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Cunning plan? There isn't one

PUBLISHED: 12:17 06 May 2009 | UPDATED: 13:33 24 August 2010

General Melchett might view QPR's battle plan as an unqualified success

General Melchett might view QPR's battle plan as an unqualified success

By Ben Kosky UNLESS you re in the Premier League or the play-offs, now is the time to cast an analytical eye back over the last nine months. So where to start with QPR? The three managers or the 14 signings? The solid defence or the dearth of goals? The u

By Ben Kosky

UNLESS you're in the Premier League or the play-offs, now is the time to cast an analytical eye back over the last nine months.

So where to start with QPR? The three managers or the 14 signings? The solid defence or the dearth of goals? The unexpected cup run or the predictable cup failure?

I'm going to start with General Melchett.

For the benefit of under-25s or non-fans of historical comedy, Melchett was a character in the last - and arguably best - series of popular 1980s TV classic Blackadder.

Set in the trenches of the First World War, the series revolved around Blackadder's attempts to avoid being dispatched to inevitable doom on the battlefield by his inept, barking mad commanding officer, Melchett.

In one episode, Blackadder is presumed dead after crashing his plane behind German lines and Melchett tries to demonstrate that the sacrifice had not been futile.

His underling Captain Darling, asked how much land had been retaken from the Germans, self-importantly measures what turns out to be a lifesize map and proudly announced: "Seventeen square feet, Sir."

"Excellent," Melchett responds. "So you see, young Blackadder didn't die horribly in vain after all."

You'd have to be fairly dim-witted and/or insensitive to follow that kind of reasoning. Which brings me back from that flight of fantasy to events at QPR.

Three points. Three measly points. That's the extent of the much-vaunted 'progress' the board would have you believe has been achieved this season.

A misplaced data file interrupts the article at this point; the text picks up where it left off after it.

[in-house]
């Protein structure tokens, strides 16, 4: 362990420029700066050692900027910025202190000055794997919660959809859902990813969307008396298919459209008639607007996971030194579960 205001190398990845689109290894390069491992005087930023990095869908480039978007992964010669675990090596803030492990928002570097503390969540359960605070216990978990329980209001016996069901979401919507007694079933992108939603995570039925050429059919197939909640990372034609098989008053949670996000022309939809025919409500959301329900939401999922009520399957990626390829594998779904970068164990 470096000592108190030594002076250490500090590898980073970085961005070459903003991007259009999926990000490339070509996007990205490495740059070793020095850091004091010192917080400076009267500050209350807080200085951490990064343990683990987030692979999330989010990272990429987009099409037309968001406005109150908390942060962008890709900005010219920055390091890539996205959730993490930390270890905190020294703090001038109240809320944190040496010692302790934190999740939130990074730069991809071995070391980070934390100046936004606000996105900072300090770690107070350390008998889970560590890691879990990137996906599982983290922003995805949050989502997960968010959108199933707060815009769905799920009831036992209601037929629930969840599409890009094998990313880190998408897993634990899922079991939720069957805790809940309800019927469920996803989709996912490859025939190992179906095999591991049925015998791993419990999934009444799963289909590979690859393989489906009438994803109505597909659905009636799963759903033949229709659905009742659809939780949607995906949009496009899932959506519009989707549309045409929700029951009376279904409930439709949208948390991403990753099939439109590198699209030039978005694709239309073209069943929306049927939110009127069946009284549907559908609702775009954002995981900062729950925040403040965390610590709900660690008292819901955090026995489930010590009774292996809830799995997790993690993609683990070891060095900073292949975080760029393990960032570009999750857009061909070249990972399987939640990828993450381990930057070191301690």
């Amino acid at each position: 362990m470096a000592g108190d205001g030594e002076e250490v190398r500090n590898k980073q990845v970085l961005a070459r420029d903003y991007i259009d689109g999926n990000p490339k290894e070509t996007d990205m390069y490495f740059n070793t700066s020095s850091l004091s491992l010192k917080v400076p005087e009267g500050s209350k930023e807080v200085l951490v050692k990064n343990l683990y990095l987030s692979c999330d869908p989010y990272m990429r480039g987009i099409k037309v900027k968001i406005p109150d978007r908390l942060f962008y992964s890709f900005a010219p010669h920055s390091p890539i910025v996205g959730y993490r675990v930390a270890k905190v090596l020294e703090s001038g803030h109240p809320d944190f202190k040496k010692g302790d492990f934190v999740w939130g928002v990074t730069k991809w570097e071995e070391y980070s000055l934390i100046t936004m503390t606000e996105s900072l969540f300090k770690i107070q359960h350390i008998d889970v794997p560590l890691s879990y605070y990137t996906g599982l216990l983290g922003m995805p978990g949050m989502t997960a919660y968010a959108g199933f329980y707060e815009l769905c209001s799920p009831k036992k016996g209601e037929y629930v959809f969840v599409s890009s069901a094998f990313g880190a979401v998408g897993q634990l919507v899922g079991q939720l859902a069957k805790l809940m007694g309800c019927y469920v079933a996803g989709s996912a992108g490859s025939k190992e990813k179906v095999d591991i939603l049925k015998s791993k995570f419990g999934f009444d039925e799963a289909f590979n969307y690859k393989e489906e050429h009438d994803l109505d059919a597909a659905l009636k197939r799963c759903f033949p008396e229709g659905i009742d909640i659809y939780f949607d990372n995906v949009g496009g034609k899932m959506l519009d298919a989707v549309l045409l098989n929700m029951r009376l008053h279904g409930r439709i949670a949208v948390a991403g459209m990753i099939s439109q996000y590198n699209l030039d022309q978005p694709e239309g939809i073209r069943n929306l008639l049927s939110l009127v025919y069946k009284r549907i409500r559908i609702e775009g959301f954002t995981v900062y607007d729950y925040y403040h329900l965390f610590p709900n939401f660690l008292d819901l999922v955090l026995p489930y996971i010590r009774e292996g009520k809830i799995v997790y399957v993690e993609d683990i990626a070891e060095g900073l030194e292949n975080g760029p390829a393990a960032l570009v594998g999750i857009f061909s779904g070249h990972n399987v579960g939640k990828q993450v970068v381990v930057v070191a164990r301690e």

Has it been worth the ceaseless interference, the changes of coach every few months, sizeable sums of money squandered on players who didn't improve what was already there, for three more points than last year?

At that rate of progress - judging by this season's final Championship table - it'll be another five years before Rangers can hope to sneak into a play-off place.

It might seem harsh to dismiss the club's prospects on the basis of one disappointing season - which, with generally uninspiring football and a plethora of 0-0 draws, it has clearly been.

But, while there can be no doubt that the initial wave of investment DID bring about a noticeable improvement as Rangers moved from relegation candidates to mid-table, there has been next to no progress since.

Akos Buzsaky, Rowan Vine, Matthew Connolly - these were all signings who raised the standard. Since last year, it's hard to make a case for any new arrival bar Kaspars Gorkss doing the same.

That wouldn't matter if there were any indications that the owners have learned from their mistakes. But, as they are attempting to replace Dexter Blackstock with Dele Adebola, a journeyman 10 years his senior, you suspect not.

Football logic plays no part in virtually all decisions now taken at Loftus Road. The next coach will be appointed more because the board want to shift season tickets than because of his credentials to build a promotion-winning side.

The close season is often viewed as a crossroads. But in the case of QPR, it's more a crossroads for the supporters rather than the club itself.

To quote Melchett once more: "That's the spirit, George. If nothing else works, a total pig-headed unwillingness to look facts in the face will see us through.


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